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    Quote Originally Posted by astralis View Post
    on the fliphand side, and i know i'm speaking complete heresy as i work for the USAF here, strategic bombing against Germany was not worth the candle and was continued despite all evidence to the contrary.
    Eric, one of the things it did do was it forced the Luftwaffe to fight. And that allowed 8th Air Force fighters to shred them. Most fighters got pulled back from France and the Low Countries, leaving the beaches of Normandy clear of German aircraft. The bombers were, essentially, bait. And they were probably most useful in crippling German transportation systems.
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    Quote Originally Posted by Albany Rifles View Post
    Eric, one of the things it did do was it forced the Luftwaffe to fight. And that allowed 8th Air Force fighters to shred them. Most fighters got pulled back from France and the Low Countries, leaving the beaches of Normandy clear of German aircraft. The bombers were, essentially, bait. And they were probably most useful in crippling German transportation systems.
    The air campaign certainly wasn't as effective as advertised, but, as you say, it sucked up resources Germany couldn't afford to expend and was particularly useful when properly focused. I would add the caveat that the sort of unescorted bombing raids that marked the early phases of the bomber offensive were of questionable value and got a lot of good men killed for limited return.


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    Quote Originally Posted by Albany Rifles View Post
    Culin's Rhinos

    SGT Curtis Culin and his crew cooked up the idea. The troops first used angle iron from the Normandy Beach obstacles. Later ones were made in the UK and applied there.

    https://en.wikipedia.org/wiki/Curtis_G._Culin
    Thanks Buck, I knew someone here would know the detail. The remarkable piece of information there is that by the start of Operations Cobra - only 7 weeks after D-Day - something like 60% of US tanks had these things on them. The speed with which that idea went from some guy being laughed at around a campfire to standard equipment is dizzying. Quite remarkable.

    Gunny,

    Absolutely on the AAR applications. Submarine war patrol after action reports and conferences allowed the USN to rapidly adjust tactics, techniques & procedures to counter Japanese ASW tactics. Review of antitank doctrine after Kasserine resulted in change of doctrine and organization by the time Sicily rolled around. The US Army airborne division organization & structure changed 3 or 4 times 42 - 45. The list goes on and on.
    Just so we don't get too carried away, there was the saga of the Mk.14 torpedo. They fired off a year's worth before anyone senior took the problems seriously enough to test them, and close to two years in total to properly fix them. Not the USN's finest moment.


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    Quote Originally Posted by Bigfella View Post
    Just so we don't get too carried away, there was the saga of the Mk.14 torpedo. They fired off a year's worth before anyone senior took the problems seriously enough to test them, and close to two years in total to properly fix them. Not the USN's finest moment.
    That had a lot to do with budgets in the 1030s which resulted in inadequate operational testing of the torpedo, it's guidance system & Mark 6 exploder. Commanders at sea knew as early as December 1941 that the torpedoes & exploders were defective but it ran up against entrenched prewar thinking. It was these failures, coupled with the failures of the USN off of Guadalcanal, that forced the Navy to take hard, cold looks at itself and make changes rapidly. Slow at first then accelarated.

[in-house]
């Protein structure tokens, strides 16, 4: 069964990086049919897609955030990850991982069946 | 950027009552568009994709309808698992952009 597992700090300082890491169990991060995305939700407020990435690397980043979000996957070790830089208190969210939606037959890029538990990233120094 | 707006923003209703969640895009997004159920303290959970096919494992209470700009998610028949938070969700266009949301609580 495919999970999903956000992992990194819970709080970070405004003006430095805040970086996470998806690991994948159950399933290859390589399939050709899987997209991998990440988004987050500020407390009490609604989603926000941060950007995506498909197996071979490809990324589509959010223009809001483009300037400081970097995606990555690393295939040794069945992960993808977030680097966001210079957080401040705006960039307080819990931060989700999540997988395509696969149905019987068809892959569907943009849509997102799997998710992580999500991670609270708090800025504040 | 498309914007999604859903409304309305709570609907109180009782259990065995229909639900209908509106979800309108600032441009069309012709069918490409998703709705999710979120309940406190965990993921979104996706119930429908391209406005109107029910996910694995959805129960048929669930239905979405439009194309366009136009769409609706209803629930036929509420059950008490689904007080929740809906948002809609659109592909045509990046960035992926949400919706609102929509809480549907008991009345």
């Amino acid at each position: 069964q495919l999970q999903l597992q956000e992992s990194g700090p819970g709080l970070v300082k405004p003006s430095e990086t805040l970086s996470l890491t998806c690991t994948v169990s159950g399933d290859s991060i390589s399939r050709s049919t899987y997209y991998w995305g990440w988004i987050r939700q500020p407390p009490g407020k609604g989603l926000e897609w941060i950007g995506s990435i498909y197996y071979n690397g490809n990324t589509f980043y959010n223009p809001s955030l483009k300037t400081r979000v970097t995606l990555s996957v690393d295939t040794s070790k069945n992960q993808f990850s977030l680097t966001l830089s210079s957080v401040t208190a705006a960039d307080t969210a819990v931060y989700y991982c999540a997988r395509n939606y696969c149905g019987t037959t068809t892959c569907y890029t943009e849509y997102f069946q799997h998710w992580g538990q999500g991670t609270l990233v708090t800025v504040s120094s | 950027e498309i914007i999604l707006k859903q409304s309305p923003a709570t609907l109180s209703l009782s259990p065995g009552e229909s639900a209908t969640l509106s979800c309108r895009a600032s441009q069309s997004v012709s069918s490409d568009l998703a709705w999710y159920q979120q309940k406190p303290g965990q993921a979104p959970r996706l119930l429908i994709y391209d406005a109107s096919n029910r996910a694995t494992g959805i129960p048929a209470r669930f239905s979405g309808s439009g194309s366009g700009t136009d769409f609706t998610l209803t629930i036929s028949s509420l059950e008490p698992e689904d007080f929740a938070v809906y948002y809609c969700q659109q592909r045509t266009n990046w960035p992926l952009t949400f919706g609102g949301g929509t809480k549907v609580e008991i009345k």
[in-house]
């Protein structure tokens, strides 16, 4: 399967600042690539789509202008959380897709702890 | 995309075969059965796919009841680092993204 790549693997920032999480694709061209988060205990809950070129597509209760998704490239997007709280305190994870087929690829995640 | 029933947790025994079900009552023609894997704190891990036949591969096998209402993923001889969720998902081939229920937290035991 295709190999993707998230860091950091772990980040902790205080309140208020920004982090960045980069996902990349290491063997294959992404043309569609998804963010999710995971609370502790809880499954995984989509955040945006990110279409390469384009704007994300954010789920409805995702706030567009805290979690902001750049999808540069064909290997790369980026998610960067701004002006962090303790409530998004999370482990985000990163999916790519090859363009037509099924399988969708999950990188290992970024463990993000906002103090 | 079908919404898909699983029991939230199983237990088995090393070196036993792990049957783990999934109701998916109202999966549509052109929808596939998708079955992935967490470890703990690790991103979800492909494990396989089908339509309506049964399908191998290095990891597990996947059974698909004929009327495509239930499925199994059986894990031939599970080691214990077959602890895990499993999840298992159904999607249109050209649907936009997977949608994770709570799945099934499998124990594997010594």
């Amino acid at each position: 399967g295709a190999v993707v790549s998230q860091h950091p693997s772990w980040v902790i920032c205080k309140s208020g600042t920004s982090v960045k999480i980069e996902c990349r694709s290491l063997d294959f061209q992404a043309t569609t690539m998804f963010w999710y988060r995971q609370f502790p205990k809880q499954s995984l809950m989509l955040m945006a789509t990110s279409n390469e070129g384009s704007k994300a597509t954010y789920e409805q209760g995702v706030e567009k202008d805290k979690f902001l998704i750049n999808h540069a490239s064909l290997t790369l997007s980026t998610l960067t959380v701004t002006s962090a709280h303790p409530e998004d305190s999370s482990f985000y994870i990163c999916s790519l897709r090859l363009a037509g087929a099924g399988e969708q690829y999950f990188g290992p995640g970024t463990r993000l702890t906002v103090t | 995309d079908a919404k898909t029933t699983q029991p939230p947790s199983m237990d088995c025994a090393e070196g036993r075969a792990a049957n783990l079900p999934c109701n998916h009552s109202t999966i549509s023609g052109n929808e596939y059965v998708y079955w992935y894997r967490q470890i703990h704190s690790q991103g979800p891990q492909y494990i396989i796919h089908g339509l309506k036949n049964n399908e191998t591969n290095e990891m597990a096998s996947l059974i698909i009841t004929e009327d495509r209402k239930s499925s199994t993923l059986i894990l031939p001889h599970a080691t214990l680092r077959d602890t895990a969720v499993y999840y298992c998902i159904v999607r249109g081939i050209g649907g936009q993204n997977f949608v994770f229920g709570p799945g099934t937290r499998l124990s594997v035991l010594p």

The US Army had it's own issues....by mid 1941 every National Guard division commander who had been in command a year earlier had been relieved by Marshall...the Maneuvers revealed a lot. Troy Middleton was one of the few NG commanders who survived the bloodbath.
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    Quote Originally Posted by Albany Rifles View Post
    The US Army had it's own issues....by mid 1941 every National Guard division commander who had been in command a year earlier had been relieved by Marshall...the Maneuvers revealed a lot. Troy Middleton was one of the few NG commanders who survived the bloodbath.
    But the Officer corps, both naval and army, that came out of that was unparallelled. I mean the books for what they did were not even written yet. Hell, they wrote the books. Patton's swing north to relieve Bastonge is to this day the most bold and most daring manuever operation ever devised. Patton got the credit for it but it litterally could not be done without the Colonels down to the Captains who can understand the intent, disengage from attack, refusing a new flank, swing north and know exactly where and when to receive supplies ... and logistics know where to meet them.

    This was the age of pencil, not even pens, and paper. I would have loved to read those scrabbled notes just to see how they think.

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    Quote Originally Posted by WABs_OOE View Post
    But the Officer corps, both naval and army, that came out of that was unparallelled. I mean the books for what they did were not even written yet. Hell, they wrote the books. Patton's swing north to relieve Bastonge is to this day the most bold and most daring manuever operation ever devised. Patton got the credit for it but it litterally could not be done without the Colonels down to the Captains who can understand the intent, disengage from attack, refusing a new flank, swing north and know exactly where and when to receive supplies ... and logistics know where to meet them.

    This was the age of pencil, not even pens, and paper. I would have loved to read those scrabbled notes just to see how they think.
    Great point, Colonel.

    I read a recent article that the Twelfth Army Group (Bradley) and 3rd Army G-4 staffs sent LNOs in jeeps all over the rear areas to plan to route of march an resupply locations and assets for every single 3rd Army unit. Lieutenants, Captains & Majors in open jeeps doing exactly what you said. Within 36 hours of the German breakthrough they had accumulated the data needed to make the move.